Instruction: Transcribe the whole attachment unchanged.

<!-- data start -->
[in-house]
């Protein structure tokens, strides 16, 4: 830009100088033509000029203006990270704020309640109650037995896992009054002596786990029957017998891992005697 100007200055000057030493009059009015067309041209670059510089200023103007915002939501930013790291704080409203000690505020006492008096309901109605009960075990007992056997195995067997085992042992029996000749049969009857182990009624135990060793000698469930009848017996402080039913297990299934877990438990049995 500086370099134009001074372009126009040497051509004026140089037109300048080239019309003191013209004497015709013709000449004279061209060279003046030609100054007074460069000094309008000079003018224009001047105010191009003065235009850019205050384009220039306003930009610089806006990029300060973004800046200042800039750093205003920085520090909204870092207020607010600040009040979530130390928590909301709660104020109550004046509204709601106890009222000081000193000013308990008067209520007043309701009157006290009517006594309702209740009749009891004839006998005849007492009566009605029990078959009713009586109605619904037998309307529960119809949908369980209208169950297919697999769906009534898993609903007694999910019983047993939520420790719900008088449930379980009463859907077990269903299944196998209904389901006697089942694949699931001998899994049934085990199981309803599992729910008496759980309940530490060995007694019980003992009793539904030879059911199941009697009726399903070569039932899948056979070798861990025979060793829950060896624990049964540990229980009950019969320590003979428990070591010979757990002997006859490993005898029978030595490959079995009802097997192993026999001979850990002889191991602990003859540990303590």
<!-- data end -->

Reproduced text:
[in-house]
């Protein structure tokens, strides 16, 4: 830009100088033509000029203006990270704020309640109650037995896992009054002596786990029957017998891992005697 100007200055000057030493009059009015067309041209670059510089200023103007915002939501930013790291704080409203000690505020006492008096309901109605009960075990007992056997195995067997085992042992029996000749049969009857182990009624135990060793000698469930009848017996402080039913297990299934877990438990049995 500086370099134009001074372009126009040497051509004026140089037109300048080239019309003191013209004497015709013709000449004279061209060279003046030609100054007074460069000094309008000079003018224009001047105010191009003065235009850019205050384009220039306003930009610089806006990029300060973004800046200042800039750093205003920085520090909204870092207020607010600040009040979530130390928590909301709660104020109550004046509204709601106890009222000081000193000013308990008067209520007043309701009157006290009517006594309702209740009749009891004839006998005849007492009566009605029990078959009713009586109605619904037998309307529960119809949908369980209208169950297919697999769906009534898993609903007694999910019983047993939520420790719900008088449930379980009463859907077990269903299944196998209904389901006697089942694949699931001998899994049934085990199981309803599992729910008496759980309940530490060995007694019980003992009793539904030879059911199941009697009726399903070569039932899948056979070798861990025979060793829950060896624990049964540990229980009950019969320590003979428990070591010979757990002997006859490993005898029978030595490959079995009802097997192993026999001979850990002889191991602990003859540990303590």